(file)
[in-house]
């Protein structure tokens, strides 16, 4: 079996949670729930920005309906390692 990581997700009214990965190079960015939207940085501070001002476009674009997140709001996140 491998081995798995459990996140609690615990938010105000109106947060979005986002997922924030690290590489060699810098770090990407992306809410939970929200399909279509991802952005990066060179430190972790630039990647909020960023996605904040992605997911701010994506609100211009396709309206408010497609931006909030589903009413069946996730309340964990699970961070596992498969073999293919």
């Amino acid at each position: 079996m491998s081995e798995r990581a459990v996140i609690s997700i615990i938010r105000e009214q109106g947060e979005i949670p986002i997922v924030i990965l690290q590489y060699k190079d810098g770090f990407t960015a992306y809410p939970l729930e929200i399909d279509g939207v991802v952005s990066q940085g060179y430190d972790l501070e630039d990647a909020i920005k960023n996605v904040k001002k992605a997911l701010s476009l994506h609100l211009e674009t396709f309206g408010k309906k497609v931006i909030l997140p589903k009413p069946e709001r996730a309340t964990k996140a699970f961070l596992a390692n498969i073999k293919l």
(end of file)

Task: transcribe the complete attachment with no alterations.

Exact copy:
[in-house]
């Protein structure tokens, strides 16, 4: 079996949670729930920005309906390692 990581997700009214990965190079960015939207940085501070001002476009674009997140709001996140 491998081995798995459990996140609690615990938010105000109106947060979005986002997922924030690290590489060699810098770090990407992306809410939970929200399909279509991802952005990066060179430190972790630039990647909020960023996605904040992605997911701010994506609100211009396709309206408010497609931006909030589903009413069946996730309340964990699970961070596992498969073999293919």
């Amino acid at each position: 079996m491998s081995e798995r990581a459990v996140i609690s997700i615990i938010r105000e009214q109106g947060e979005i949670p986002i997922v924030i990965l690290q590489y060699k190079d810098g770090f990407t960015a992306y809410p939970l729930e929200i399909d279509g939207v991802v952005s990066q940085g060179y430190d972790l501070e630039d990647a909020i920005k960023n996605v904040k001002k992605a997911l701010s476009l994506h609100l211009e674009t396709f309206g408010k309906k497609v931006i909030l997140p589903k009413p069946e709001r996730a309340t964990k996140a699970f961070l596992a390692n498969i073999k293919l």